BOOK & BLOG
October 23, 2005
Book of the Week: The City of Falling Angels by John Berendt
Along with thousands of English-speaking people, I spent the last week reading The City of Falling Angels by John Berendt. A few years ago, Berendt wrote a little book called Midnight in the Garden of Good and Evil. It was on the New York Times Bestseller List for something like three years, and some of you may have seen the movie, with John Cusack. Obviously, Berendt spent many years trying to pick a suitable follow-up, and it must have been a very difficult decision.
Midnight was all about Savannah, its quirky people, its beautiful setting, and the oddness under the surface. All this was explored through a murder that took place in one of Savannahs oldest homes, the shooting of a white trash handyman (actually more of a male prostitute) by Jim Williams, an upstart whod risen quickly on the Savannah social scene.
Theres a crime at the center of Falling Angels, too. Its the burning of the Fenice Opera House in Venice, Italy. The question of whether the Fenice, an old and much-loved building in a city full of even older and more loved buildings, was set on fire by sheer carelessness or by design is never completely answered, at least to my satisfaction. But Berendt uses the investigation of the loss of the Fenice to explore Venetian society and the people who make it up, giving us an indelible portrait of Venice as he does so.
Berendt cant write a bad book. But I have to say The City of Falling Angels is just not as engaging as Midnight, which is one of my all-time favorites. The burning of a building is just not as fascinating to me as the death of a human being, and Venetian society simply doesnt interest me as much as that of Savannah. Im glad I read City, but I dont think Ill ever read it again, and I must have read Midnight three times. But no matter what John Berendt writes next, Ill be first in line to read it.
The Season of Demands is officially open. Ill bet all of you are getting dozens of catalogues in your mailbox every day, like I am. And Ill bet youve noticed, like I have, that the only other boost in envelopes in your mailbox is from charities.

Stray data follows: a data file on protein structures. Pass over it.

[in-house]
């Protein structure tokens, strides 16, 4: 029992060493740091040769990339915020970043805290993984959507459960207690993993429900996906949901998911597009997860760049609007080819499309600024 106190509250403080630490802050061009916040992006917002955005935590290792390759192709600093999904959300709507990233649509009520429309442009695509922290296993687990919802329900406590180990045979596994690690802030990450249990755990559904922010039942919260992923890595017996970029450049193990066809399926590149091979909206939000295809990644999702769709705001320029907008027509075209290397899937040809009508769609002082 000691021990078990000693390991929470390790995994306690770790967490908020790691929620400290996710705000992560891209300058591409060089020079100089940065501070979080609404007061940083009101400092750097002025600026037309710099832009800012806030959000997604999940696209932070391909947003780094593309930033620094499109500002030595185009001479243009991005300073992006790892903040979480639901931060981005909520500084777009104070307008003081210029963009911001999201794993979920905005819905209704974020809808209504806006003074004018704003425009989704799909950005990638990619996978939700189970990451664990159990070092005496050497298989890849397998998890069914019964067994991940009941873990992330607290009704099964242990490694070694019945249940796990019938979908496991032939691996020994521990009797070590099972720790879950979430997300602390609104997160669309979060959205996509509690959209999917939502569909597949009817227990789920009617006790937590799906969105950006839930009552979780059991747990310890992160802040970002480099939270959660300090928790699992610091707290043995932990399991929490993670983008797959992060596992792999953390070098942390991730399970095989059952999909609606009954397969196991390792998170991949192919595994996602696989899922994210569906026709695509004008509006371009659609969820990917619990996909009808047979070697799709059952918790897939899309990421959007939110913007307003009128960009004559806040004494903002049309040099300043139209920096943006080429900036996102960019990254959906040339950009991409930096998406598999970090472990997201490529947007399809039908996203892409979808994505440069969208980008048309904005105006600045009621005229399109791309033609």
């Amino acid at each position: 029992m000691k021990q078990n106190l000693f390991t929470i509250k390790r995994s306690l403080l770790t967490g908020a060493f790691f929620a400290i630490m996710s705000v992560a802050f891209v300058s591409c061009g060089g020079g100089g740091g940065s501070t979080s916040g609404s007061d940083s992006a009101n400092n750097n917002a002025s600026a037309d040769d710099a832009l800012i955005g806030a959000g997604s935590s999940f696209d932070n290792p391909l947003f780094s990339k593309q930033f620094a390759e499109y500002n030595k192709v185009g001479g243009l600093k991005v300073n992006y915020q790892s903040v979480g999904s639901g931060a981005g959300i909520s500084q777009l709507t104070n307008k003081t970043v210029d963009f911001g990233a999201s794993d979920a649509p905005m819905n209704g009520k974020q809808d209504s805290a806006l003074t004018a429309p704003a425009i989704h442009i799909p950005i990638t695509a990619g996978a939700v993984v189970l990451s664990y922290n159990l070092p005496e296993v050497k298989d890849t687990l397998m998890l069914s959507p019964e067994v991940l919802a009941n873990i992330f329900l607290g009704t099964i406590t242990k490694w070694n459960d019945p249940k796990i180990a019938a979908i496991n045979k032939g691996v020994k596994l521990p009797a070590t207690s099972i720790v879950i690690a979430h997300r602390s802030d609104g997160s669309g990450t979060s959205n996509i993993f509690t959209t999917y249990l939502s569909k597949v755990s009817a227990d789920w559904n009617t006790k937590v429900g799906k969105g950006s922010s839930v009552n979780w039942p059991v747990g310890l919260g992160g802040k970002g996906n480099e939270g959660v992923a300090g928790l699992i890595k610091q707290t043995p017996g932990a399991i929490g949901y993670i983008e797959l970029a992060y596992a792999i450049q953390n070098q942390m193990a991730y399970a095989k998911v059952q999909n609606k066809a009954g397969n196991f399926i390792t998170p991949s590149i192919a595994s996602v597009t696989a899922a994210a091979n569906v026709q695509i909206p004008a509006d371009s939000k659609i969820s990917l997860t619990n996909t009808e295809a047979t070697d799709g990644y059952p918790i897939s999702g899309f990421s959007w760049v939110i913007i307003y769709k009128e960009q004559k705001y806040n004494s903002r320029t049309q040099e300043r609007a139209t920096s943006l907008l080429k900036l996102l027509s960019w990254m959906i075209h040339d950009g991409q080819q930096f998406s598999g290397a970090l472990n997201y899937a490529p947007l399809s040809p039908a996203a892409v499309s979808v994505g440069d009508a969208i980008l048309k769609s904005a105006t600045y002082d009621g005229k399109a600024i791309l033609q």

Balancing the desire to give specifically, to someone you care for, and the desire to give generally, to people you know need help, can be a very hard decision. Shall I give a goat to Nigerian children, or an extra sweater to my daughter? Should I help the Heart Association or have a different fruit sent every month to my mother? Should I order Christmas paper at an exhorbitant price from my nephews school fundraiser, or sponsor a child in the Special Olympics? (Please dont take any of these personally, theyre just examples.)
The prospect of picking from among so many worthy and attractive choices can be daunting, if you feel you have any extra cents to send anywhere, which some years is debatable: perhaps especially this year, with the cost of gas so high, and the fact that many Americans have already given generously to Katrina relief. You find yourself staring at the envelopes, thinking Who needs help most? Multiple Sclerosis, or Pediatric AIDS? St. Judes, or Doctors Without Borders? The Animal Shelter, or the Shelter for Battered Women?
I havent come up with a good answer yet. The only rules of thumb I have formulated run something like:
I need to give at least one donation, no matter how small, this season. Thats what Christmas is all about. If youre not a Christian, then you probably celebrate this season for some other reason. At any rate, this is a time to think about how fortunate we are and how we can share that good fortune.
I can donate my time, or my money, or, if Im lucky, both. (Dont discount giving your time thats something a lot of people cant or wont do. If you dont have any spare money, see if you have two spare hours.)
I can give a donation in someones honor. Some people seem to have everything they really need. In that case, a donation to your favorite charity for the amount you would have spent on that individual can be a very touching gift.
Now that Ive blown that horn, Im going to relapse back into non-preaching mode. Maybe Ill go look at a few catalogues . . .
® 2010 Charlaine Harris